When you finish a Learn Enough course, you can now show off a snazzy badge with the name of the course and a link to your certificates page. You can even make your exercise answers public, thereby creating a convenient online portfolio of your coursework.
You can also share your badges on any page that supports HTML, like a personal website or blog. One great option—new as of this writing—is to add badges to your public GitHub README, a special file GitHub provides for just this sort of thing.
All of these are suitable for sharing with friends, coworkers, potential employers, parents, children, and more.
Read on for all the glorious details!
Throughout the rest of this post, I’ll assume that you’ve completed at least one Learn Enough course. If you haven’t, now would be a great time to sign up for one; this post will still be here when you’re finished.
Here at Learn Enough, we take your privacy seriously, so by default your certificates page is viewable only by you. To make a version of it publicly available, you have to explicitly enable it. The way to do this is by checking the checkbox for “Enable Public Certificates”, as shown in Figure 2. If you’d also like to make your exercise answers public, there’s a checkbox for that, too. Finally, note that you can fill in details for a personal website, Twitter account, etc., which will be linked automatically on your public certificates page.
After updating the settings, you’ll now have a a public URL for the certificates page corresponding to your Learn Enough username (Figure 3):
The page itself is shown in Figure 4, using a private browsing window to prove that you don’t have to be logged in as yourself to view it.
In my case, I actually enabled the exercise-answer display in Figure 2, which automatically gives rise to a column called “Answers”, as seen in Figure 4. The answers are displayed on the certificate page for each individual tutorial (Figure 5), as shown in Figure 6.
The Learn Enough and Rails Tutorial exercise-answer interface includes full Markdown support, so note in Figure 6 that the result includes nicely formatted HTML based on the Markdown answers I provided. The Learn Enough Certificates of Completion pages can therefore serve as an online portfolio of what you’ve learned.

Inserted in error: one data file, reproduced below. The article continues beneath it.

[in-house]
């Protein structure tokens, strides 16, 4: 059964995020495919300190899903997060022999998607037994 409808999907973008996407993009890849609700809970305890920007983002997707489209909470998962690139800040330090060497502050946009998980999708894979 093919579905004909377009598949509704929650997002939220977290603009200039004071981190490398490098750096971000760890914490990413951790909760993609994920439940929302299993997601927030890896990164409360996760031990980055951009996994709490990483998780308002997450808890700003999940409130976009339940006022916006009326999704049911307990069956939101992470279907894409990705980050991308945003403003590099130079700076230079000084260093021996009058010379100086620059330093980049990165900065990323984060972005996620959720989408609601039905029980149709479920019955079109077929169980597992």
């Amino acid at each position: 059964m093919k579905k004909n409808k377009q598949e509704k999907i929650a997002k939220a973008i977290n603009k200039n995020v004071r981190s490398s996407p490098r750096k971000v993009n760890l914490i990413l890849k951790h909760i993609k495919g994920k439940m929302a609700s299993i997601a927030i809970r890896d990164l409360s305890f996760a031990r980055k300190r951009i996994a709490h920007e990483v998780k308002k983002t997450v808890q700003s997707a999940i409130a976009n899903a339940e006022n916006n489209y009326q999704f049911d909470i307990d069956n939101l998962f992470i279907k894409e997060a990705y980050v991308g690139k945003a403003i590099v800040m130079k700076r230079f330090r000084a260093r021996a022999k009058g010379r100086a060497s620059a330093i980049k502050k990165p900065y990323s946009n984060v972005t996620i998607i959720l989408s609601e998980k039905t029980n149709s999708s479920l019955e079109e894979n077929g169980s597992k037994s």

In addition to giving you a public certificates page at the Learn Enough website, we also include code for embedding badges on any page that supports HTML. To use it, simply enable public certificates as in Figure 2 and then copy the HTML as in Figure 7.
The HTML from Figure 7 is suitable for inclusion in any web page. In particular, let’s take a look at how to use with on a great GitHub feature that lets you easily create a publicly viewable profile page.
The first step is to create a new GitHub repository, as shown in Figure 8.
The trick to making a public GitHub profile page is to create a repository with the same name as your username. For me, this means creating a repo called
mhartl, as shown in Figure 9.
As noted in the box in Figure 9, all you need to do to make a public GitHub profile is fill in a README (specifically, a Markdown file called
README.md). This means you should check the box to initialize the repo with a README, as shown in Figure 10.
The result is a regular GitHub repo, which you can clone, edit, and push as usual, but GitHub also lets you edit it right on the Web. Let’s take advantage of this in-browser editing interface to add the HTML code for the Learn Enough badges.
The first step is to click the pencil icon to open the online editor (Figure 11).
Next, add in whatever Markdown text you want to, and then paste in the HTML code from Figure 7. (Note that Markdown is a superset of HTML, meaning that Markdown adds to but never subtracts from HTML, so valid HTML is automatically valid Markdown.)
Once you’re done editing, you can save the changes by making a Git commit, as show in Figure 13. (You can also click “Preview changes” in Figure 12 if you want to double-check the Markdown-to-HTML conversion before making a commit.)
The README in Figure 14 is still a private display, though; the really cool part is that now anyone can view your profile README using the simple URL
For example, visiting the URL